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Eur J Nucl Med Mol Imaging. 2016 May;43(5):860-70. doi: 10.1007/s00259-015-3242-z. Epub 2015 Dec 3.

Assessing the role of ¹⁸F-FDG PET and ¹⁸F-FDG PET/CT in the diagnosis of soft tissue musculoskeletal malignancies: a systematic review and meta-analysis.

Author information

1
Department of Nuclear Medicine, The University of Texas MD Anderson Cancer Center, 1400 Pressler, FCT 16.6005, Unit 1483, Houston, TX, 77030, USA. Ecetchebehere@mdanderson.org.
2
Department of Nuclear Medicine, Sirio Libanes Hospital, São Paulo, Brazil. Ecetchebehere@mdanderson.org.
3
Department of Biostatistics, The University of Texas MD Anderson Cancer Center, Houston, TX, USA.
4
Department of Imaging Physics, The University of Texas MD Anderson Cancer Center, Houston, TX, USA.
5
Department of Sarcoma Medical Oncology, The University of Texas MD Anderson Cancer Center, Houston, TX, USA.
6
Department of Nuclear Medicine, The University of Texas MD Anderson Cancer Center, 1400 Pressler, FCT 16.6005, Unit 1483, Houston, TX, 77030, USA.

Abstract

PURPOSE:

Twelve years ago a meta-analysis evaluated the diagnostic performance of (18)F-fluorodeoxyglucose (FDG) positron emission tomography (PET) in assessing musculoskeletal soft tissue lesions (MsSTL). Currently, PET/CT has substituted PET imaging; however, there has not been any published meta-analysis on the use of PET/CT or a comparison of PET/CT with PET in the diagnosis of MsSTL. Therefore, we conducted a meta-analysis to identify the current diagnostic performance of (18)F-FDG PET/CT and determine if there is added value when compared to PET.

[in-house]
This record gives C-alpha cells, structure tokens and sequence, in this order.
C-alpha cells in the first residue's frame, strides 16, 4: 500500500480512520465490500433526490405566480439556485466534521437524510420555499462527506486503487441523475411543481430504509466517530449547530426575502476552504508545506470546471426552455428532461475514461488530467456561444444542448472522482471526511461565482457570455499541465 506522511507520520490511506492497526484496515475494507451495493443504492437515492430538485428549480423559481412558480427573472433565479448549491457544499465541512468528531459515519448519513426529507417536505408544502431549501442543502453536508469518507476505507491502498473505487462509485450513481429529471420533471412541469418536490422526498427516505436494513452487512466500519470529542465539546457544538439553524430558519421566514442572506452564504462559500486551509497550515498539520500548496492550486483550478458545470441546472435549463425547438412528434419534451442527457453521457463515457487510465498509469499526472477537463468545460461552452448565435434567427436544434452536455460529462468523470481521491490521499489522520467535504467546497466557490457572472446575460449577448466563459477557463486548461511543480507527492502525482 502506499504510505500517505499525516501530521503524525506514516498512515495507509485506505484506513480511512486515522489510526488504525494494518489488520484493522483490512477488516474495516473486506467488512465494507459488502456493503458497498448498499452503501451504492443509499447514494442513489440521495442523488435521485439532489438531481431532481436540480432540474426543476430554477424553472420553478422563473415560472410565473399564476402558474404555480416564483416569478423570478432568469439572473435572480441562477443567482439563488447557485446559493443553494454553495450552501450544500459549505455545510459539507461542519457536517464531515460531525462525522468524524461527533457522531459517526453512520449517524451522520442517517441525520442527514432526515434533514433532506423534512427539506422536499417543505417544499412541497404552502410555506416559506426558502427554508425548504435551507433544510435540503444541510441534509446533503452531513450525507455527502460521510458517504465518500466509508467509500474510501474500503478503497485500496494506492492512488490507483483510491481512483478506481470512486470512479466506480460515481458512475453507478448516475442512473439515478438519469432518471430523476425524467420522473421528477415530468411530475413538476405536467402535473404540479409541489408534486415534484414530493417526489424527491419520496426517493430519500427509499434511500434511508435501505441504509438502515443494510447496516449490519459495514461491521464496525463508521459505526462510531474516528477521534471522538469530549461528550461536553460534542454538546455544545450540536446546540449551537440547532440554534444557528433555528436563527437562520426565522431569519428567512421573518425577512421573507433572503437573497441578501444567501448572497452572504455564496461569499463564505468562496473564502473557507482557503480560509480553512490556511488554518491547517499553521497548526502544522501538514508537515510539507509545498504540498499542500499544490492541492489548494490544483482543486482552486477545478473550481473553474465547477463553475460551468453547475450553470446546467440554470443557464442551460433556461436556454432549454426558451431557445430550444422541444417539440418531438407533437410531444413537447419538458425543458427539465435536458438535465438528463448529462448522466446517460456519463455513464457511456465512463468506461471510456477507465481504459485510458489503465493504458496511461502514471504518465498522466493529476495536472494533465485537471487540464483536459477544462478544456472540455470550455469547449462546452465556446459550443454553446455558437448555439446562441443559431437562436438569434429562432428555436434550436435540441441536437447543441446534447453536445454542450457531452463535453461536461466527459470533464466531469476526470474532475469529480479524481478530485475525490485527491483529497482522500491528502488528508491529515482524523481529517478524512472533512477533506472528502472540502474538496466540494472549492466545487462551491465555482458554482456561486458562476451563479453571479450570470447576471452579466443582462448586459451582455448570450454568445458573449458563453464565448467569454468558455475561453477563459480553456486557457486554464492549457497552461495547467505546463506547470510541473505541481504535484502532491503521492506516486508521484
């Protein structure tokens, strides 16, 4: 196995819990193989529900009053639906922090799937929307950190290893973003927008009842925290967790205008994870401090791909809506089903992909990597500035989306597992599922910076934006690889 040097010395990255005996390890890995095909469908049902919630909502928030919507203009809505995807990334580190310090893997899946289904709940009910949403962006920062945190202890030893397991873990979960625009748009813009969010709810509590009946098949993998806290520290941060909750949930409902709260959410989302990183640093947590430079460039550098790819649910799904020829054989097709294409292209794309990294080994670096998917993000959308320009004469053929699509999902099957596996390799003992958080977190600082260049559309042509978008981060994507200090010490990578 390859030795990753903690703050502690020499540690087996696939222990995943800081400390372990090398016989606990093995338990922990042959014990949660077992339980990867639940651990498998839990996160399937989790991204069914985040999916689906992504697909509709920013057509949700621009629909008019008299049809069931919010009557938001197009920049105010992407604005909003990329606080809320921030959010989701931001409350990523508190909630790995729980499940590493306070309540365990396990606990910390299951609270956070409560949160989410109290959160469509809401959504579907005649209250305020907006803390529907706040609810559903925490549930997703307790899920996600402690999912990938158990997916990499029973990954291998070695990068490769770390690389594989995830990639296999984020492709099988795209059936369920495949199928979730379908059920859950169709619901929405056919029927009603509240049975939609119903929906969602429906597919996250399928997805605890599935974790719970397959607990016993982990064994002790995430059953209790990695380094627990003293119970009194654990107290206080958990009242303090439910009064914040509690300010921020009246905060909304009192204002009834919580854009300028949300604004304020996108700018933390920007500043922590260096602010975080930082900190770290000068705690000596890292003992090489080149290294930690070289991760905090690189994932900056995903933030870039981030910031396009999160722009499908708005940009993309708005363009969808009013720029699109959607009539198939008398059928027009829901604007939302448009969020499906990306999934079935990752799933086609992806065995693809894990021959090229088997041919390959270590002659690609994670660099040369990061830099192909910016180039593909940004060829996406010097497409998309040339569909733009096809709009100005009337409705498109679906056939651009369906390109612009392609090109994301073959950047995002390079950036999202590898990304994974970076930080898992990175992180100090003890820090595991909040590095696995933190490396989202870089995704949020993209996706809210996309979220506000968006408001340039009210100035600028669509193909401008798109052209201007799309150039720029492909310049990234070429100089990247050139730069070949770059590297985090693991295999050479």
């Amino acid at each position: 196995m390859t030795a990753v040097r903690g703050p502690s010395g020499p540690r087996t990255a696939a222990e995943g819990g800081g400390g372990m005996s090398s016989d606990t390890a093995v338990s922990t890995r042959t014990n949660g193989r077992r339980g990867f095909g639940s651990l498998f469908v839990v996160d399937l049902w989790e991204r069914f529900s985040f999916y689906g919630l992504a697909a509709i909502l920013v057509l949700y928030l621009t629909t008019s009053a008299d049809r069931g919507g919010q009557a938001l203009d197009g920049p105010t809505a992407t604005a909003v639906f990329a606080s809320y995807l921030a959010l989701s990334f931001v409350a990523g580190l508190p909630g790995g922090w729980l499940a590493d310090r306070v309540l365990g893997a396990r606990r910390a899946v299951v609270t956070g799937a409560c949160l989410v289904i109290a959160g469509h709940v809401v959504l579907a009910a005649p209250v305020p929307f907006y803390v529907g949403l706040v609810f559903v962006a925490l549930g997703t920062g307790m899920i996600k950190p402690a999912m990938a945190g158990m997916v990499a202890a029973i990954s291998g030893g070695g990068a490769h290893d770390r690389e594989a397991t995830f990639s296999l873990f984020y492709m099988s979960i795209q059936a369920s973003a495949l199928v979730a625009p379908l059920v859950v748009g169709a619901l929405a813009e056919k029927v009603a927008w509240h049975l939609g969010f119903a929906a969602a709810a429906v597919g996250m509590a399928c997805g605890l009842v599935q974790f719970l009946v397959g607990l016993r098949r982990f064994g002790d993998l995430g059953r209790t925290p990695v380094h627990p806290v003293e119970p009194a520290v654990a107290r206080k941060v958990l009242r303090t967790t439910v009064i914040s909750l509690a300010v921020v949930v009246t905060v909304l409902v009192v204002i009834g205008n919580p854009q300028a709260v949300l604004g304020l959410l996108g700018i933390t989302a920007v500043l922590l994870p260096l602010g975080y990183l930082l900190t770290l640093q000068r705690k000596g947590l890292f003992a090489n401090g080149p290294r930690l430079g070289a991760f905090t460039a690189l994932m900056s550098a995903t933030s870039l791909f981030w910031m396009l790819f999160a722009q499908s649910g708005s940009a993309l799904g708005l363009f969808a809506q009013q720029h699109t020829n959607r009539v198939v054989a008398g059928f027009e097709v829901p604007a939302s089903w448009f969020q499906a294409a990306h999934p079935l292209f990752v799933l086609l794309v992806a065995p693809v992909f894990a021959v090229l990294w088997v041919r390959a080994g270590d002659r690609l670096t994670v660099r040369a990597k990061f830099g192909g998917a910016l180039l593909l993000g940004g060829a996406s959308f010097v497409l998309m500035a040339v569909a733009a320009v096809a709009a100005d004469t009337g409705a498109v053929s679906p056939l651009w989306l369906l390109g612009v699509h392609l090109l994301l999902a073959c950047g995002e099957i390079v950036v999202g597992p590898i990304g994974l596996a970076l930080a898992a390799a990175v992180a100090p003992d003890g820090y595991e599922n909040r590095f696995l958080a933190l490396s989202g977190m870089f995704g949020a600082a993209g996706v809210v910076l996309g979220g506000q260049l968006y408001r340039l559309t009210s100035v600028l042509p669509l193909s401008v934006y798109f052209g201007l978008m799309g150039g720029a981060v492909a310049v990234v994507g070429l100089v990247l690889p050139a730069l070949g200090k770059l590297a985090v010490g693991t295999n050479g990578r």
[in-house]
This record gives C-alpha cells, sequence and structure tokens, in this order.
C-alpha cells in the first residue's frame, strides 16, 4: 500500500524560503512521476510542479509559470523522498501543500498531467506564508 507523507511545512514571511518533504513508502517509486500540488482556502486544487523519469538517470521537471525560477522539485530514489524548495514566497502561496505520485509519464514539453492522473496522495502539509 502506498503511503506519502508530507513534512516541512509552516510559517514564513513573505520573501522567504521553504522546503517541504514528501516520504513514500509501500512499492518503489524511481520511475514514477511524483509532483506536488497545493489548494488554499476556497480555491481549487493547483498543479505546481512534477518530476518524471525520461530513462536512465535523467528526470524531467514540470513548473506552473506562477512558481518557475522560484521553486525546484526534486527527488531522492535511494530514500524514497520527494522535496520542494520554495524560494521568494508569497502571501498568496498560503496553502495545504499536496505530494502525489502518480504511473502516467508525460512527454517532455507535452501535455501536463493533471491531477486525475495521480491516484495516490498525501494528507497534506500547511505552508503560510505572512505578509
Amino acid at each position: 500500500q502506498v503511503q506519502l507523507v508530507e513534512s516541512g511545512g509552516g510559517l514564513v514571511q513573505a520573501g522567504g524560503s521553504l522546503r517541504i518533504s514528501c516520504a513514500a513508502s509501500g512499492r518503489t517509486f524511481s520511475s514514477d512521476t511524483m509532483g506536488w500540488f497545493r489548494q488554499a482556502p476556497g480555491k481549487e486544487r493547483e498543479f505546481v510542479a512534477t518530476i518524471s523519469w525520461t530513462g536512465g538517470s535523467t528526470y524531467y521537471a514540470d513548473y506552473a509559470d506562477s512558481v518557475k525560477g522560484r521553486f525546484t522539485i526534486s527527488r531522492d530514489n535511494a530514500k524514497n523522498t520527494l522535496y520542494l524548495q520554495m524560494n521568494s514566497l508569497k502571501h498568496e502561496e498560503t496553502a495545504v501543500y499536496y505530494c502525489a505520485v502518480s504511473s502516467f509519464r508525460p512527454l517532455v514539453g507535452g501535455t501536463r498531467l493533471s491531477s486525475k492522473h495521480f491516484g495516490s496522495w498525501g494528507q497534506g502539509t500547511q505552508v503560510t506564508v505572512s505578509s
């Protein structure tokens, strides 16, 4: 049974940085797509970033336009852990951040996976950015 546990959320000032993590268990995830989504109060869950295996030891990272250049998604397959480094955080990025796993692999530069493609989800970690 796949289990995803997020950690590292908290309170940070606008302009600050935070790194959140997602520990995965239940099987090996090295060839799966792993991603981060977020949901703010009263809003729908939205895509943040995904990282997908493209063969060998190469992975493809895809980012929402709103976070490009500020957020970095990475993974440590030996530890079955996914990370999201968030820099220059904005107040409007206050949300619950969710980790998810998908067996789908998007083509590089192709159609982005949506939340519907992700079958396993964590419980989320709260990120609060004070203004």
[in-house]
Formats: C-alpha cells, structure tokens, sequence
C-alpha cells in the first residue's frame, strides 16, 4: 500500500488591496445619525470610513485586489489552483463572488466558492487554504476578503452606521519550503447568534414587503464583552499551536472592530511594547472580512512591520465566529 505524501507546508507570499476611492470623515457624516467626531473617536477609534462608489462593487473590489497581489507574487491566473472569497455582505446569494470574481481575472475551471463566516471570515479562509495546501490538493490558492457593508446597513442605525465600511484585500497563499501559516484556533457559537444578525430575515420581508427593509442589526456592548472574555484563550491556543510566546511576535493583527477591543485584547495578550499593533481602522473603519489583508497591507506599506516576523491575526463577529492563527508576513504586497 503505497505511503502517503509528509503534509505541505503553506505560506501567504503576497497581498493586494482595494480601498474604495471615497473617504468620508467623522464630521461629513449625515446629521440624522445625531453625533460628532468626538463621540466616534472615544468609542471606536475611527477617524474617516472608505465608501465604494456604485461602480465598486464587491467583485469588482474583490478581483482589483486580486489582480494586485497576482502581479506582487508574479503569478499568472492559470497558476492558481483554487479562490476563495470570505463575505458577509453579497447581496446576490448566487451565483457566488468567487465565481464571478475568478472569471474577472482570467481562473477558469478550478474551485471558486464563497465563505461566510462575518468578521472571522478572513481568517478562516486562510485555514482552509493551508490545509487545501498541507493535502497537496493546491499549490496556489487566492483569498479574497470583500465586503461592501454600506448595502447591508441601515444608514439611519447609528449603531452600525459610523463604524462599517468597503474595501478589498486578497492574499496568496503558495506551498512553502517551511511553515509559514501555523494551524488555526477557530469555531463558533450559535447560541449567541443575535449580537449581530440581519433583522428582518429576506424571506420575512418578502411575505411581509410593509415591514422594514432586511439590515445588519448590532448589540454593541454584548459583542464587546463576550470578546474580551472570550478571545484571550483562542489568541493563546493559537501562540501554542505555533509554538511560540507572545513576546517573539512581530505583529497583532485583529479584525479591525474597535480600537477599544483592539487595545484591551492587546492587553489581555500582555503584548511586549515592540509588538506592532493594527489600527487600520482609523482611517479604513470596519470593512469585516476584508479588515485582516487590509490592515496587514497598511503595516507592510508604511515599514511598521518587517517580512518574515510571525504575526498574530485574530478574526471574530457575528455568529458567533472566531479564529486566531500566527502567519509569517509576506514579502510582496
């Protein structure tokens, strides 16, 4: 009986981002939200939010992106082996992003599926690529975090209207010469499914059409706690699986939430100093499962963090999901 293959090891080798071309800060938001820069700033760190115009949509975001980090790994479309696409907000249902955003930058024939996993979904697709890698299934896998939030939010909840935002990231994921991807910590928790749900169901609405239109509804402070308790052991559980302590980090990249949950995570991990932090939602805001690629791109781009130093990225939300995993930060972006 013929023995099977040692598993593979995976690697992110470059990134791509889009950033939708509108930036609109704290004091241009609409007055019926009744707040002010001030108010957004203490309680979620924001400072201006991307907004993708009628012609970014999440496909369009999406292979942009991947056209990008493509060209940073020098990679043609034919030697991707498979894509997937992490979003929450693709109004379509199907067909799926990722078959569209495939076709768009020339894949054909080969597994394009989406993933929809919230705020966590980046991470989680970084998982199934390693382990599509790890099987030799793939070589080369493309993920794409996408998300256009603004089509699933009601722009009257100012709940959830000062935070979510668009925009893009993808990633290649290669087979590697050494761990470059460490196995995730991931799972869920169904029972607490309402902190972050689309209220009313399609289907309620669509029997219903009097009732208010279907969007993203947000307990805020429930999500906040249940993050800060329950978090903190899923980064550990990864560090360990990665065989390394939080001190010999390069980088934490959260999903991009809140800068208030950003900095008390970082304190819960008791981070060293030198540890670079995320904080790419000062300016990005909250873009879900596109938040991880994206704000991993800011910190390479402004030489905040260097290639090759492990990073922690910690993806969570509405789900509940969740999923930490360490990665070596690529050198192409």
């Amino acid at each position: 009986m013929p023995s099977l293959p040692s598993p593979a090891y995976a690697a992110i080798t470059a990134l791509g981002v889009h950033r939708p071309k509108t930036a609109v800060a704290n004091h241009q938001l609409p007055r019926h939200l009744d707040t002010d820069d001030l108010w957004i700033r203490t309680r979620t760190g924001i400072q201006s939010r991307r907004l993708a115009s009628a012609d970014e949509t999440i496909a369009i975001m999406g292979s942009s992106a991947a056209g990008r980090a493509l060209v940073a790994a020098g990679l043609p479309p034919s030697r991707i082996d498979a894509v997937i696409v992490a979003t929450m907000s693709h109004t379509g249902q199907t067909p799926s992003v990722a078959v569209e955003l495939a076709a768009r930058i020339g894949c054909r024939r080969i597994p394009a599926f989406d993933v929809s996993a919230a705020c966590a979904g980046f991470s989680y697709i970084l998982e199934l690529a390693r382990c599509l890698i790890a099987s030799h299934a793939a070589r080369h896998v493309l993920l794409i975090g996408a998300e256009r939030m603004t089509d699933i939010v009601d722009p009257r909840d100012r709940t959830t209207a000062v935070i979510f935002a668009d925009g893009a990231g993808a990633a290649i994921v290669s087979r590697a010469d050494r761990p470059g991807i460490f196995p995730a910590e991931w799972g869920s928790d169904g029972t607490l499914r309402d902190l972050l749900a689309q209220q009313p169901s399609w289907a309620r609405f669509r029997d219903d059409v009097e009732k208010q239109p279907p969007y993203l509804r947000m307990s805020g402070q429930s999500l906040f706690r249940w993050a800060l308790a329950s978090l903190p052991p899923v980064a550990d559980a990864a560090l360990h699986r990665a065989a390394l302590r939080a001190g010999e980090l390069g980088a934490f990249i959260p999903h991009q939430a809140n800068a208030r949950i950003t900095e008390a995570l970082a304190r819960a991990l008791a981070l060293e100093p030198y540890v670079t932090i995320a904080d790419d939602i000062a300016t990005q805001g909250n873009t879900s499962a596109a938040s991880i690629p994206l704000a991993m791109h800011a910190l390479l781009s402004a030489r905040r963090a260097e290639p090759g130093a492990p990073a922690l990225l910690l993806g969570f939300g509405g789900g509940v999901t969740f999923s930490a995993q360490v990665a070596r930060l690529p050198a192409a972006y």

METHODS:

A systematic review of English articles was conducted, and MEDLINE PubMed, the Cochrane Library, and Embase were searched from 1996 to March 2015. Studies exploring the diagnostic accuracy of (18)F-FDG PET/CT (or dedicated PET) compared to histopathology in patients with MsSTL undergoing investigation for malignancy were included.

RESULTS:

Our meta-analysis included 14 articles composed of 755 patients with 757 soft tissue lesions. There were 451 (60 %) malignant tumors and 306 benign lesions. The (18)F-FDG PET/CT (and dedicated PET) mean sensitivity, specificity, accuracy, positive predictive value, and negative predictive value for diagnosing MsSTL were 0.96 (0.90, 1.00), 0.77 (0.67, 0.86), 0.88 (0.85, 0.91), 0.86 (0.78, 0.94), and 0.91 (0.83, 0.99), respectively. The posterior mean (95 % highest posterior density interval) for the AUC was 0.92 (0.88, 0.96). PET/CT had higher specificity, accuracy, and positive predictive value when compared to a dedicated PET (0.85, 0.89, and 0.91 vs 0.71, 0.85, and 0.82, respectively).

CONCLUSION:

(18)F-FDG PET/CT and dedicated PET are both highly accurate in the diagnosis of MsSTL. PET/CT is more accurate and specific and has a higher positive predictive value than PET.

KEYWORDS:

18F-FDG; Meta-analysis; Musculoskeletal; PET/CT; Sarcoma; Soft tissue tumors

PMID:
26631240
PMCID:
PMC5048410
DOI:
10.1007/s00259-015-3242-z
[Indexed for MEDLINE]
Free PMC Article

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